The port has undergone several periods of expansion and development. The first quay, the Old Quay, was built in 1633 for the export of salt and coal. At one end, close to what is now the entrance to the marina, there is a tall stone tower that is often mistaken for an early lighthouse. In fact, a plaque alongside it indicates that it was a watchtower, built in around 1730, and used for general surveillance of sailing vessels in the harbour.

Whitehaven Old New Quay

Whitehaven Old New Quay

Whitehaven’s oldest lighthouse was built later, in 1742, on a smaller, dogleg pier somewhat confusingly called the Old New Quay. It has a circular stone tower, forty-six feet tall, with a cast-iron gallery. Its oil-fired light was displayed through a window. There is a stone building alongside the tower, which is believed to be associated with the lighthouse. This lighthouse was converted to gas in 1841, but was decommissioned soon afterwards, when two new outer harbour lights were built following expansion of the port.

Whitehaven North Pier

Whitehaven North Pier

In the nineteenth century, the port of Whitehaven continued to prosper largely because of coal exports. Two additional, outer piers were constructed – the West Pier, in 1838, and the North pier, in 1841. There is a lighthouse on each pier.

On the North Pier, there is a circular, castellated brick tower, around twenty feet tall, with gallery and window. It’s dated 1841 and painted white, with bands of red at its base and around the gallery. Originally, a fixed red light was displayed through the window, which was visible for nine miles. Nowadays, a pair of lights are displayed from a mast mounted on the tower’s roof.

Whitehaven West Pier

Whitehaven West Pier

On the West Pier, there is a taller, tapered brick lighthouse, dating to the same period. It is around fifty feet tall, with lantern and gallery room. It, too, is painted white, with bands of red at its base and around the gallery. It displays a green flashing light, visible for thirteen miles.

My journey up the west coast was coming to an end. I had only the pairs of lighthouses at Maryport and Silloth left to see. From Silloth, I planned to head to Carlisle where I would meet up with Allan again and drive to Berwick on the east coast. The remainder of my route up the west coast followed National Cycle Route 72, which apart from in Workington joined together several dedicated cycle tracks that follow the Cumbrian Coastal railway.

Maryport is a smaller and more genteel town than I imagined, and I was delighted to discover that the hotel I had found online overlooked the harbour and former lighthouse. I wandered down to the harbour, these days better known for its marina sheltering yachts and small fishing boats, and walked to the head of the pier to take a look at both lights.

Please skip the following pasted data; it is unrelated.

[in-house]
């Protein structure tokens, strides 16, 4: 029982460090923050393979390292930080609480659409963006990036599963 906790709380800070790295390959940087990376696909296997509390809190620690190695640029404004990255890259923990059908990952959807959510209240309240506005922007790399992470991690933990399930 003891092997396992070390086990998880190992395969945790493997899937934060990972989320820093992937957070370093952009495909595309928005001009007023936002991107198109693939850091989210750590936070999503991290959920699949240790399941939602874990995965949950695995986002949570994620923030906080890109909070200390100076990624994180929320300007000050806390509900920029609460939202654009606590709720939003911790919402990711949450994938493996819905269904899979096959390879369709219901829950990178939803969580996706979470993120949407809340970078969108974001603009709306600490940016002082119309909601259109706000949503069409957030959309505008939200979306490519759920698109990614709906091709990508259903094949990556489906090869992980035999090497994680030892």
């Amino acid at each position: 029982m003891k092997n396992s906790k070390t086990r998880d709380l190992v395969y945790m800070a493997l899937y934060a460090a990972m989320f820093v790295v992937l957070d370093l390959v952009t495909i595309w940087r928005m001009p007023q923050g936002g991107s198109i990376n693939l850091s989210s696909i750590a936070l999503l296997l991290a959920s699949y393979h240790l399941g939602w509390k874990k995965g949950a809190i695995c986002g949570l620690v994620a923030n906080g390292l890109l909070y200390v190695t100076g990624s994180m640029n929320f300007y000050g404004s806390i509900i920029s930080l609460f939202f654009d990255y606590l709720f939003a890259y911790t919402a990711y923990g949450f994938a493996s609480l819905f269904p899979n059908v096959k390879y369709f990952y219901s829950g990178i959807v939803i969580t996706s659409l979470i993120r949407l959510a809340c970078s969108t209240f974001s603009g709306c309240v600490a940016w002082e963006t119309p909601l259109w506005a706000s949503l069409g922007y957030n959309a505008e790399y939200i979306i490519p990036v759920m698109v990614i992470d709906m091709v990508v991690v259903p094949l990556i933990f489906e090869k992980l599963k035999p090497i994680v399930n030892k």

Maryport was established as a town as far back as 122, and a Roman fort here suggests that the region was an important command and supply base for the coastal defences at the western extremity of Hadrian’s Wall.

As a port, the town thrived from the mid-eighteenth century, when a local landowner, Humphrey Senhouse, began the development of the town as a port, and named it Maryport, after his wife Mary.

Mayport Old

Mayport Old

Both shipbuilding and coal industries prospered, and an oil-fired light was established on the South Pier in around 1796. When the pier was extended, in 1846, it was replaced by an elegant octagonal cast-iron column, mounted on a circular stone base, with lantern on top. For many years it was a tidal light, and lit only at night when the tide was high enough for boats to enter the harbour. Originally gas powered, it had a range of six miles. In 1858, new optics were installed that doubled its range to twelve miles.

I had read that this is said to be the UKs oldest cast-iron lighthouse, although remembering that the same claim is made of the Whiteford Point lighthouse on the Gower, I was somewhat dubious.

Maryport South Pier

Maryport South Pier

By 1946, the light had been converted to acetylene, and in 1961, responsibility for the light transferred to Trinity House. In 1996 Trinity House replaced it with a small aluminium tower at the far end of the pier extension, lit by mains electricity. It displays a white flashing light, visible for six miles. In 2010 Trinity House transferred responsibility for the new light to the Maryport Harbour Authority.

Looking out to sea, I saw a series of headlands, and two flashing lights that I didn’t recognise. I checked a couple of guidebooks to make sure that I hadn’t missed out any lighthouses in my plans. The whole shape of the coastline seemed different from my mental picture, and I was sure that even if I could see my final lights at Silloth from this point, they should be much further east. It was only when I took out my roadmap that I realised that for the first time, I was looking at another country. The coastline I was looking at was Scotland.

Back in the town centre, the Golden Lion Hotel turned out to be an excellent choice, and I was following several esteemed travellers before me. William Wordsworth stayed here in 1829, George Stephenson in 1836, as well as both Wilkie Collins and Charles Dickens in 1857. Tonight, about 160 years later, a lighthouse bagging adventurer stayed here too.